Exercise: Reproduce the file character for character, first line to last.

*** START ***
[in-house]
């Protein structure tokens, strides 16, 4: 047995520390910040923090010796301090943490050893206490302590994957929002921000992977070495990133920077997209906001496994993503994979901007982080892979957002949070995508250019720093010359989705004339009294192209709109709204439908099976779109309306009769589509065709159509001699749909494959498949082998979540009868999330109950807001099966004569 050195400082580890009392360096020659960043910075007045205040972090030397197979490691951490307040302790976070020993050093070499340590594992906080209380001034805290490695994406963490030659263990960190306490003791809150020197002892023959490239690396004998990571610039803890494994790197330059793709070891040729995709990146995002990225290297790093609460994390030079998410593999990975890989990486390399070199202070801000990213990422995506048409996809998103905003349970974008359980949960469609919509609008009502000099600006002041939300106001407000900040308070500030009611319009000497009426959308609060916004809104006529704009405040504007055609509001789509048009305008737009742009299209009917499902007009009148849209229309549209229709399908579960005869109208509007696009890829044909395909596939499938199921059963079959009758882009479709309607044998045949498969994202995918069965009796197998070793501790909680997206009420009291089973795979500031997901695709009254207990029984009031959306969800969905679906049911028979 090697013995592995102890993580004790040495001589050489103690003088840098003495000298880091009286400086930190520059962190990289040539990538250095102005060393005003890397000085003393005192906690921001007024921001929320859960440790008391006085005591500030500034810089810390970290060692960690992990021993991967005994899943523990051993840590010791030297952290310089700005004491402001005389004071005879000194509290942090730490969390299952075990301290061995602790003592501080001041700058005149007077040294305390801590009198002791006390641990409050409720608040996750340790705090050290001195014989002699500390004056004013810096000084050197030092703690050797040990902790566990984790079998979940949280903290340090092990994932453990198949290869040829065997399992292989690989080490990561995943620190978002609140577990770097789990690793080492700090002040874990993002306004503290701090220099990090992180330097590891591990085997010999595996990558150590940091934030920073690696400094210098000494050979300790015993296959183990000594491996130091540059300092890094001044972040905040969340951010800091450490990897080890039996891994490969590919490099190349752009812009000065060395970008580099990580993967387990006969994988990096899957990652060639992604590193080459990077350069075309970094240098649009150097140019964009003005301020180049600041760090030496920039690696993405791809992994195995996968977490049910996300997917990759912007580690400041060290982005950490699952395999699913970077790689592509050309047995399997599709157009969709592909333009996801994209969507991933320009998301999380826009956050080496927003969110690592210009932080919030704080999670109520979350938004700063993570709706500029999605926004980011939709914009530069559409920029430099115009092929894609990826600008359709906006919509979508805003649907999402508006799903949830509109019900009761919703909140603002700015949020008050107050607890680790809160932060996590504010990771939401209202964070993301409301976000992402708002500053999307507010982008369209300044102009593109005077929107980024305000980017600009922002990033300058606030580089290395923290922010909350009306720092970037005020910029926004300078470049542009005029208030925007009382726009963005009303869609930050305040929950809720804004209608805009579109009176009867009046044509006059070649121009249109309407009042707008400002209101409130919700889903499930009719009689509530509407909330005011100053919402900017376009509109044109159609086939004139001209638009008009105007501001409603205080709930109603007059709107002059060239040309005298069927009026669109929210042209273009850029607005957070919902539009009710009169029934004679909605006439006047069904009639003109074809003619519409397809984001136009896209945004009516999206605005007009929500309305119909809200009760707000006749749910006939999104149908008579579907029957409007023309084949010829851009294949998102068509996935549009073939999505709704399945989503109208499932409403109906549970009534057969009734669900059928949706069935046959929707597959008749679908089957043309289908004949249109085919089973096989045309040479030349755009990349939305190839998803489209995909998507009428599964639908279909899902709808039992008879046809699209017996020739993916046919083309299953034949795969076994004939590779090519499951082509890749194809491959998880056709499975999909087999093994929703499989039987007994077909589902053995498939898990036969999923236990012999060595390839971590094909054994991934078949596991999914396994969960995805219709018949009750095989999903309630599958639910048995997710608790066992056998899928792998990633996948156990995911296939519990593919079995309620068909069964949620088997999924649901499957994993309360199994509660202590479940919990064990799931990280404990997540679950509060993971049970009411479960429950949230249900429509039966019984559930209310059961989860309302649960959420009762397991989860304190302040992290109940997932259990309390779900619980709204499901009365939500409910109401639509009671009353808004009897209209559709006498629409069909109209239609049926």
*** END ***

[in-house]
């Protein structure tokens, strides 16, 4: 047995520390910040923090010796301090943490050893206490302590994957929002921000992977070495990133920077997209906001496994993503994979901007982080892979957002949070995508250019720093010359989705004339009294192209709109709204439908099976779109309306009769589509065709159509001699749909494959498949082998979540009868999330109950807001099966004569 050195400082580890009392360096020659960043910075007045205040972090030397197979490691951490307040302790976070020993050093070499340590594992906080209380001034805290490695994406963490030659263990960190306490003791809150020197002892023959490239690396004998990571610039803890494994790197330059793709070891040729995709990146995002990225290297790093609460994390030079998410593999990975890989990486390399070199202070801000990213990422995506048409996809998103905003349970974008359980949960469609919509609008009502000099600006002041939300106001407000900040308070500030009611319009000497009426959308609060916004809104006529704009405040504007055609509001789509048009305008737009742009299209009917499902007009009148849209229309549209229709399908579960005869109208509007696009890829044909395909596939499938199921059963079959009758882009479709309607044998045949498969994202995918069965009796197998070793501790909680997206009420009291089973795979500031997901695709009254207990029984009031959306969800969905679906049911028979 090697013995592995102890993580004790040495001589050489103690003088840098003495000298880091009286400086930190520059962190990289040539990538250095102005060393005003890397000085003393005192906690921001007024921001929320859960440790008391006085005591500030500034810089810390970290060692960690992990021993991967005994899943523990051993840590010791030297952290310089700005004491402001005389004071005879000194509290942090730490969390299952075990301290061995602790003592501080001041700058005149007077040294305390801590009198002791006390641990409050409720608040996750340790705090050290001195014989002699500390004056004013810096000084050197030092703690050797040990902790566990984790079998979940949280903290340090092990994932453990198949290869040829065997399992292989690989080490990561995943620190978002609140577990770097789990690793080492700090002040874990993002306004503290701090220099990090992180330097590891591990085997010999595996990558150590940091934030920073690696400094210098000494050979300790015993296959183990000594491996130091540059300092890094001044972040905040969340951010800091450490990897080890039996891994490969590919490099190349752009812009000065060395970008580099990580993967387990006969994988990096899957990652060639992604590193080459990077350069075309970094240098649009150097140019964009003005301020180049600041760090030496920039690696993405791809992994195995996968977490049910996300997917990759912007580690400041060290982005950490699952395999699913970077790689592509050309047995399997599709157009969709592909333009996801994209969507991933320009998301999380826009956050080496927003969110690592210009932080919030704080999670109520979350938004700063993570709706500029999605926004980011939709914009530069559409920029430099115009092929894609990826600008359709906006919509979508805003649907999402508006799903949830509109019900009761919703909140603002700015949020008050107050607890680790809160932060996590504010990771939401209202964070993301409301976000992402708002500053999307507010982008369209300044102009593109005077929107980024305000980017600009922002990033300058606030580089290395923290922010909350009306720092970037005020910029926004300078470049542009005029208030925007009382726009963005009303869609930050305040929950809720804004209608805009579109009176009867009046044509006059070649121009249109309407009042707008400002209101409130919700889903499930009719009689509530509407909330005011100053919402900017376009509109044109159609086939004139001209638009008009105007501001409603205080709930109603007059709107002059060239040309005298069927009026669109929210042209273009850029607005957070919902539009009710009169029934004679909605006439006047069904009639003109074809003619519409397809984001136009896209945004009516999206605005007009929500309305119909809200009760707000006749749910006939999104149908008579579907029957409007023309084949010829851009294949998102068509996935549009073939999505709704399945989503109208499932409403109906549970009534057969009734669900059928949706069935046959929707597959008749679908089957043309289908004949249109085919089973096989045309040479030349755009990349939305190839998803489209995909998507009428599964639908279909899902709808039992008879046809699209017996020739993916046919083309299953034949795969076994004939590779090519499951082509890749194809491959998880056709499975999909087999093994929703499989039987007994077909589902053995498939898990036969999923236990012999060595390839971590094909054994991934078949596991999914396994969960995805219709018949009750095989999903309630599958639910048995997710608790066992056998899928792998990633996948156990995911296939519990593919079995309620068909069964949620088997999924649901499957994993309360199994509660202590479940919990064990799931990280404990997540679950509060993971049970009411479960429950949230249900429509039966019984559930209310059961989860309302649960959420009762397991989860304190302040992290109940997932259990309390779900619980709204499901009365939500409910109401639509009671009353808004009897209209559709006498629409069909109209239609049926």